From the beginning, the rule of faith and Baptism were closely related. Content of instruction given catechumens in preparation for Baptism: basic elements of apostolic doctrine (e.g., teaching concerning the triune God, the person and work of Christ, the meaning of Baptism, Christian life, the ch., and the final coming of Christ). Often a concisely worded summary was given catechumens to be memorized and spoken as a baptismal confession of faith. By the time of Augustine* of Hippo the rule of faith and the baptismal creed were regarded as identical. HJAB

See also Analogy of Faith; Ecumenical Creeds, A 3.

Rulman Merswin

(1307–82). Mystic; b. Strasbourg, Ger.; banker Strasbourg; he and his 2d wife renounced the world; follower of J. Tauler*; obtained from Benedictines the monastery Grüner Wörth, on an island in the Ill R., near Strasbourg, 1367; gave it to the Knights of St. John and retired to it 1371. See also Friends of God.

Runeberg, Johan Ludvig

(1804–77). Luth. pastor, hymnist; b. Pietarsaari, Fin.; educ. Turku; teacher Porvoo; wrote in Swedish. Works include Hanna; Elgskyttarne (”Elk Hunters”); Julkvällen (”Christmas Eve”); Fänrik Staals sägner (”Tales of Ensign Stal”); Kung Fjalar (”King Fjalar”); the Fin. nat. anthem “Vaart Land” (”Our Land”); hymns.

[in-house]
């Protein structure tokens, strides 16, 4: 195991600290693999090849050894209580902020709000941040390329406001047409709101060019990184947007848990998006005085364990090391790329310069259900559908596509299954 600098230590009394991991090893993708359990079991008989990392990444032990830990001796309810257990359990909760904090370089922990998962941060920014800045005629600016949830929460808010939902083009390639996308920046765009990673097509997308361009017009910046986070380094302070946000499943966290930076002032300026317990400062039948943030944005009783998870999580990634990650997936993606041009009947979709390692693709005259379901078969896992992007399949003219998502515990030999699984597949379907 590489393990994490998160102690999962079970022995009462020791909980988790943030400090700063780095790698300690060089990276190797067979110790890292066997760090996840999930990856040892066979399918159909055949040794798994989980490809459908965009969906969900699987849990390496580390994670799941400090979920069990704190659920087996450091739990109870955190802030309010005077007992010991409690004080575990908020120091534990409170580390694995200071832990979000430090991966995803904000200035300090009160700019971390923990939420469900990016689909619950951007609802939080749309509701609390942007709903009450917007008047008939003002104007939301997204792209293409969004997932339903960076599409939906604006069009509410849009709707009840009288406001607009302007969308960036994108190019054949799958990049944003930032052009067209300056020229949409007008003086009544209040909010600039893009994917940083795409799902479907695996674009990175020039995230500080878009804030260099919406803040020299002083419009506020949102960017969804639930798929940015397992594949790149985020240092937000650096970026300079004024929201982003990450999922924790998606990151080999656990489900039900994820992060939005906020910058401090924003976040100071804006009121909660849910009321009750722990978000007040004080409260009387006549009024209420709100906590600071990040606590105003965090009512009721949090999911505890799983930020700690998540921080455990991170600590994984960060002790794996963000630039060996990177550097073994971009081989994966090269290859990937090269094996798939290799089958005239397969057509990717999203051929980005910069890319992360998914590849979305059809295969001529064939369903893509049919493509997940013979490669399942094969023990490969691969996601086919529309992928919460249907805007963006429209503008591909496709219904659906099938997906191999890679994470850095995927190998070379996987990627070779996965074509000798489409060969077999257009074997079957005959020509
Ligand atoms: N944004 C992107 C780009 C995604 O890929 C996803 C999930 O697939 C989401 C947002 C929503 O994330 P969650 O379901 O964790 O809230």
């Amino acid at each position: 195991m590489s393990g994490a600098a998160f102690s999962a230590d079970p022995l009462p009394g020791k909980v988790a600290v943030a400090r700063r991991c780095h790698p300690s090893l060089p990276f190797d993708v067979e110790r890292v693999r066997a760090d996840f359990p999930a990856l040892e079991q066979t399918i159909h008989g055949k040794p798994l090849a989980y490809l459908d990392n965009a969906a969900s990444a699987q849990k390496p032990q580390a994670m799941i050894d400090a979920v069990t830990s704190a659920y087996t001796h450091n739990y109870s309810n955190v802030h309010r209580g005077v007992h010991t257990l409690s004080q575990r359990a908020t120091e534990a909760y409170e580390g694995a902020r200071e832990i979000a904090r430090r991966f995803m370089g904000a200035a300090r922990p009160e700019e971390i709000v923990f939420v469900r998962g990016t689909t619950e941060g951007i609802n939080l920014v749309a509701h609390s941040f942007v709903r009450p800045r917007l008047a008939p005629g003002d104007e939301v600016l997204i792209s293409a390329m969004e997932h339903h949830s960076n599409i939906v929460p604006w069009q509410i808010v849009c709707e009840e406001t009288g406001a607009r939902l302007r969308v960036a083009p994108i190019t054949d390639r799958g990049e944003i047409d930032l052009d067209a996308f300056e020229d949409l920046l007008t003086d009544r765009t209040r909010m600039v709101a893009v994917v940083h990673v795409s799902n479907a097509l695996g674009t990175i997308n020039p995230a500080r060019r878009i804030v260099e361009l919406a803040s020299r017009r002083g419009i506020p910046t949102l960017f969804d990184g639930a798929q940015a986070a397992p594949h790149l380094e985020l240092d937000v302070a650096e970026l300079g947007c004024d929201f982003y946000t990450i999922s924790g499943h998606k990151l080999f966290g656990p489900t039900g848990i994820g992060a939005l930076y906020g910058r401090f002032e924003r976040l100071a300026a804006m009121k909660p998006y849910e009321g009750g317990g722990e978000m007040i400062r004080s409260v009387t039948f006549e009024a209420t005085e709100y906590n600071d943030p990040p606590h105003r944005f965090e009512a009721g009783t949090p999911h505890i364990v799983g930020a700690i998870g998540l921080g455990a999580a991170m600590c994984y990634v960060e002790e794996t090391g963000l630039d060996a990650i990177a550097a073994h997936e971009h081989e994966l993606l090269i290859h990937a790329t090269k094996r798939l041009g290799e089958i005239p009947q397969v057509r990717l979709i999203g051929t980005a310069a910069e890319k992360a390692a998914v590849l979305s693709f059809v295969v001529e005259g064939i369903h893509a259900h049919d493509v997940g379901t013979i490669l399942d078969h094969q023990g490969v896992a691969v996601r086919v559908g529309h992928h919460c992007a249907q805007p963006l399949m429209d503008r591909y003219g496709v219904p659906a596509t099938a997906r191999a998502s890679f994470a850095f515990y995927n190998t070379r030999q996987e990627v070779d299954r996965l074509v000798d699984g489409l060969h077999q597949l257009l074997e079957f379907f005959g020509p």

Rungius, Johann

(1666–1704). B. Loimijoki, Fin.; studied at Abo (Turku); active as pastor and in other capacities in Abo from 1691, prof. 1697; prof. and pastor Lund, Swed., 1700. Works include Zelus; Disputationes.

Ruotsalainen, Paavo Henrik

(Paavo = Paul; 1777–1852). Lay preacher, revivalist, pietist; b. near Tolvaniemi, Iisalmi parish, Fin.; spent most of his life on a farm in Nilsiä; at 22 a blacksmith directed him to seek inner awareness of Christ; he soon came to a deep Christ-centered inwardness and a consciousness of human sinfulness; traveled through most of Fin. as leader and coordinator of a revival movement; harassed by ch. and state authorities, but maintained a following; exponent of theologia* crucis: held that Christianity is not essentially a set of regulations, rules, or formulations, but experience of God's forgiving grace in Christ; emphasized daily repentance and renewal. Wrote the tract Naagra ord till väckta av bondestaandet (”A Word to the Awakened Peasants”). See also Finland, Lutheranism in. 4.